Professor Janet Davison Rowley was born in New York in 1925. In 1940, at the age of 15, she was awarded a scholarship to enter an advanced placement program at the University of Chicago (UC), where she finished the last two years of high school and the first two years of college concurrently, then continued at UC, earning a Bachelor of Philosophy degree in 1944, a Bachelor of Science degree in 1946, and MD in 1948, aged 23. She balanced her family life with her career by working part-time as she raised four sons until the youngest was 12 years old, when she began fulltime research. In 1951, she served as an attending physician at the Infant and Prenatal Clinics in the Department of Public Health in Maryland. From 1955-1961, she took up a research post at a clinic for children with developmental disabilities, while teaching neurology at the University of Illinois Medical School. In 1962, after spending a year in England studying the pattern of DNA replication in normal and abnormal human chromosomes, she returned to UC as an assistant Professor, becoming an associate professor in 1969, and a full professor in 1977. In 1984, she was named the Blum-Riese Distinguished Service Professor in the Departments of Medicine, Molecular Genetics and Cell Biology, and Human Genetics at UC, a position she still holds. In 2000-2001, she served as Interim Dean for Science at the Pritzker School of Medicine in UC.
Professor Rowley is one of the most distinguished cancer geneticists in the world. In the early 1970’s, she identified a specific genetic translocation (exchange of genetic material between chromosomes) in patients with leukemia. This discovery, along with her subsequent work on chromosomal abnormalities, revolutionized the medical understanding of the role of chromosomal
translocation and damage in causing cancer. Despite some initial resistance to her ideas, her work proved to be immensely influential, and by 1990 over 70 translocations were identified in different cancers.
Professor Rowley received numerous honors, including 9 honorary doctorate degrees, visiting professorship, a long list of honorary and named lectureships, fellowships of major national and international science academies and around 30 prestigious prizes and medals, including the Gairdner Prize, Lasker Prize, National Science Medal (the highest scientific honor in the United States), Gruber Prize in Genetics, King Faisal International Prize for Medicine and the Presidential Medal of Freedom (the highest civilian honor in the United States). She published around 500 scientific articles in leading international journals, and at the age of 85, she is still actively pursuing her research at UC.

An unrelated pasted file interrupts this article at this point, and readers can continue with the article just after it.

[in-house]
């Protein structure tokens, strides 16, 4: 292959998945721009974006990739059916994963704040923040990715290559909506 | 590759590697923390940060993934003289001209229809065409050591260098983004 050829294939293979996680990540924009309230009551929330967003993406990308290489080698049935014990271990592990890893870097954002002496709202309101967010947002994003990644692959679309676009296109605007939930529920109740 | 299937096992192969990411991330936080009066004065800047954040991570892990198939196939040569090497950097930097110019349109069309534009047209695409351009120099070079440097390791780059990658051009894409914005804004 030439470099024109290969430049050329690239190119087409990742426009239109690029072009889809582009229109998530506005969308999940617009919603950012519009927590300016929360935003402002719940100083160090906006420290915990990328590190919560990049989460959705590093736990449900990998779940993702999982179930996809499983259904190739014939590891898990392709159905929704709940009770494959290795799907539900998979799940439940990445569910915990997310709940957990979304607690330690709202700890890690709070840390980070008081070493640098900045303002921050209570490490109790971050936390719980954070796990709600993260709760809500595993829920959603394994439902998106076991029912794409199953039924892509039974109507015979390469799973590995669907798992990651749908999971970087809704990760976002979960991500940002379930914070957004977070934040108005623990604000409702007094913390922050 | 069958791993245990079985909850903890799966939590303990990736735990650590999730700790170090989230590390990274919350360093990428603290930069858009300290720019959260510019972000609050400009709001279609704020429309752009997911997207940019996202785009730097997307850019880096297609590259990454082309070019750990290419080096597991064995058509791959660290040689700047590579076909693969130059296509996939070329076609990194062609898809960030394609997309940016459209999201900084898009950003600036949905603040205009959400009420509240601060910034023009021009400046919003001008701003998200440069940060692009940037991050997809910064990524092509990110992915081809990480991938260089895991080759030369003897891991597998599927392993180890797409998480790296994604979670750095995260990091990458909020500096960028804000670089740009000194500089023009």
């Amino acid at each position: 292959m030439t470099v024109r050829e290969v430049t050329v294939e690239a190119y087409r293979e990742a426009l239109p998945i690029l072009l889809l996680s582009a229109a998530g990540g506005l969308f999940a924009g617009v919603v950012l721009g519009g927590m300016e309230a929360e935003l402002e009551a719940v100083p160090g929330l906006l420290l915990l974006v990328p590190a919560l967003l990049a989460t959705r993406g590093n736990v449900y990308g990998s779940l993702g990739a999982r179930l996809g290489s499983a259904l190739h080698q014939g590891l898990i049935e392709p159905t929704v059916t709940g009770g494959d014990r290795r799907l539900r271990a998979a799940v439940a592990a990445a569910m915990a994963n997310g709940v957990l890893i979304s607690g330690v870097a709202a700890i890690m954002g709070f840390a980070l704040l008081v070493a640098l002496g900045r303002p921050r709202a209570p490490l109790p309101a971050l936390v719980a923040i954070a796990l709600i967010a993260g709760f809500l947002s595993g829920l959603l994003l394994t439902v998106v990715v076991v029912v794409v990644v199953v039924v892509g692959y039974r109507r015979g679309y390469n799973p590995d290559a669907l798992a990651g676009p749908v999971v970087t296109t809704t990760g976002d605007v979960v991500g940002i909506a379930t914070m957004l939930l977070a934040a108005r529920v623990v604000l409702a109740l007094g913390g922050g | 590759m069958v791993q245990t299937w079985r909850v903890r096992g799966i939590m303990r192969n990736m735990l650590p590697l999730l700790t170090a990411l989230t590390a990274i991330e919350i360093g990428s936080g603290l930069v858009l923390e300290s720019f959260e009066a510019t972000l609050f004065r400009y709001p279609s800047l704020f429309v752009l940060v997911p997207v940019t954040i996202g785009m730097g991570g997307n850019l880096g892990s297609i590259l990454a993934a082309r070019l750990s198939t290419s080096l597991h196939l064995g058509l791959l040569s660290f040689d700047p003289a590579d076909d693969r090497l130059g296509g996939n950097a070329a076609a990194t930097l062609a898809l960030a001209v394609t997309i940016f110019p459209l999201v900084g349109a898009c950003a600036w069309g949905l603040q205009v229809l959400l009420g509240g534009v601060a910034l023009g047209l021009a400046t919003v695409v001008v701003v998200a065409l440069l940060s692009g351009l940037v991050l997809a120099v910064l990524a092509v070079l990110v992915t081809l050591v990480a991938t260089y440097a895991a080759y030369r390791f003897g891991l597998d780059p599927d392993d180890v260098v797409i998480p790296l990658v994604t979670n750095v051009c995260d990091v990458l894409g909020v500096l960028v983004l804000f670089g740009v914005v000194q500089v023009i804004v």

Dr. Rowley showed that the translocations can be associated with the movement of regulatory genes known as oncogenes from their normal sites where their regulatory functions are lost, thus predisposing to malignancy. In addition to her major contribution to the cytogenetic identification of most of the subtypes of lymphoid and myeloid leukacmias, Dr.Rowley described the chromosomal abnormalities in an acute and refractory type of leukaemia that sometimes follows the treatment of other forms of cancer with radiotherapy or cytostatic drugs. Her other major contributions which have immediate practical applications include the mapping by molecular biological techniques of genes responsible for the production of interieukin 3 and macrophage colony stimulating factor on the human chromosome 5. She and her team have published over 220 scientific papers on the cytogenetics and molecular biology of leukaemic cells during the past 25 years. Dr.Rowley has been a. member of the editorial boards of a number of the leading national and international journals in the field. She died in 2013.